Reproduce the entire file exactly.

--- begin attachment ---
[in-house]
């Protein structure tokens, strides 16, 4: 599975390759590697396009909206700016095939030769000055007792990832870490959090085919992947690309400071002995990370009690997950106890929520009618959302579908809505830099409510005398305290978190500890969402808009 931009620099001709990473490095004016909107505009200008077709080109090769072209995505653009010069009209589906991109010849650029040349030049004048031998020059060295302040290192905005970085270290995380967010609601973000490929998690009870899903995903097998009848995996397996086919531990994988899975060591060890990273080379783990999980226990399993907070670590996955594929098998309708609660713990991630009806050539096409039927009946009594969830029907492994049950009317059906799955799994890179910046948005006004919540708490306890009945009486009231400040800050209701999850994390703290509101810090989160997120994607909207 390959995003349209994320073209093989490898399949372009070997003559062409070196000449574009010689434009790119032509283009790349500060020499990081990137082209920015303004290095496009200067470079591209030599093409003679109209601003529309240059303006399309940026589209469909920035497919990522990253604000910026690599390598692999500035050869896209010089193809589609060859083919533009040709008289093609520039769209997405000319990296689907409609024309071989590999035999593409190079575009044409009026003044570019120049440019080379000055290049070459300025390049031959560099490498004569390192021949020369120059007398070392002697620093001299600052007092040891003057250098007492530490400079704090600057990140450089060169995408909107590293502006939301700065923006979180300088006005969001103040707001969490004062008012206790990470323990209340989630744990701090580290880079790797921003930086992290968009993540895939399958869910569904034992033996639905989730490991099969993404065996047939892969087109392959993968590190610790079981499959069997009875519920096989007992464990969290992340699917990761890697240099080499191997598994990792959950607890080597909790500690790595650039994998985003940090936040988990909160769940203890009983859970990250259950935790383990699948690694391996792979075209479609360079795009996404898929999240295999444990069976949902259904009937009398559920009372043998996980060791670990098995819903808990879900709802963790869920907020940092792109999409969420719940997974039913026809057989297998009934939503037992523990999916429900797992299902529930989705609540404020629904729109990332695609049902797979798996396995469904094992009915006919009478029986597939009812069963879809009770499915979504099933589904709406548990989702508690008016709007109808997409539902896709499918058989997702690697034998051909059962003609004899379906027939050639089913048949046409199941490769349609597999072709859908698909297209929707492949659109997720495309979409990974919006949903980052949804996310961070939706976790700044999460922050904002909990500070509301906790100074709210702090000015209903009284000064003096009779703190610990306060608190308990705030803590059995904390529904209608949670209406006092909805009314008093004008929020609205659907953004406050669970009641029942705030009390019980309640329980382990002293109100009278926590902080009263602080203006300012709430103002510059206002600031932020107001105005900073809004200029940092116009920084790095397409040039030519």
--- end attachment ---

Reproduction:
[in-house]
């Protein structure tokens, strides 16, 4: 599975390759590697396009909206700016095939030769000055007792990832870490959090085919992947690309400071002995990370009690997950106890929520009618959302579908809505830099409510005398305290978190500890969402808009 931009620099001709990473490095004016909107505009200008077709080109090769072209995505653009010069009209589906991109010849650029040349030049004048031998020059060295302040290192905005970085270290995380967010609601973000490929998690009870899903995903097998009848995996397996086919531990994988899975060591060890990273080379783990999980226990399993907070670590996955594929098998309708609660713990991630009806050539096409039927009946009594969830029907492994049950009317059906799955799994890179910046948005006004919540708490306890009945009486009231400040800050209701999850994390703290509101810090989160997120994607909207 390959995003349209994320073209093989490898399949372009070997003559062409070196000449574009010689434009790119032509283009790349500060020499990081990137082209920015303004290095496009200067470079591209030599093409003679109209601003529309240059303006399309940026589209469909920035497919990522990253604000910026690599390598692999500035050869896209010089193809589609060859083919533009040709008289093609520039769209997405000319990296689907409609024309071989590999035999593409190079575009044409009026003044570019120049440019080379000055290049070459300025390049031959560099490498004569390192021949020369120059007398070392002697620093001299600052007092040891003057250098007492530490400079704090600057990140450089060169995408909107590293502006939301700065923006979180300088006005969001103040707001969490004062008012206790990470323990209340989630744990701090580290880079790797921003930086992290968009993540895939399958869910569904034992033996639905989730490991099969993404065996047939892969087109392959993968590190610790079981499959069997009875519920096989007992464990969290992340699917990761890697240099080499191997598994990792959950607890080597909790500690790595650039994998985003940090936040988990909160769940203890009983859970990250259950935790383990699948690694391996792979075209479609360079795009996404898929999240295999444990069976949902259904009937009398559920009372043998996980060791670990098995819903808990879900709802963790869920907020940092792109999409969420719940997974039913026809057989297998009934939503037992523990999916429900797992299902529930989705609540404020629904729109990332695609049902797979798996396995469904094992009915006919009478029986597939009812069963879809009770499915979504099933589904709406548990989702508690008016709007109808997409539902896709499918058989997702690697034998051909059962003609004899379906027939050639089913048949046409199941490769349609597999072709859908698909297209929707492949659109997720495309979409990974919006949903980052949804996310961070939706976790700044999460922050904002909990500070509301906790100074709210702090000015209903009284000064003096009779703190610990306060608190308990705030803590059995904390529904209608949670209406006092909805009314008093004008929020609205659907953004406050669970009641029942705030009390019980309640329980382990002293109100009278926590902080009263602080203006300012709430103002510059206002600031932020107001105005900073809004200029940092116009920084790095397409040039030519």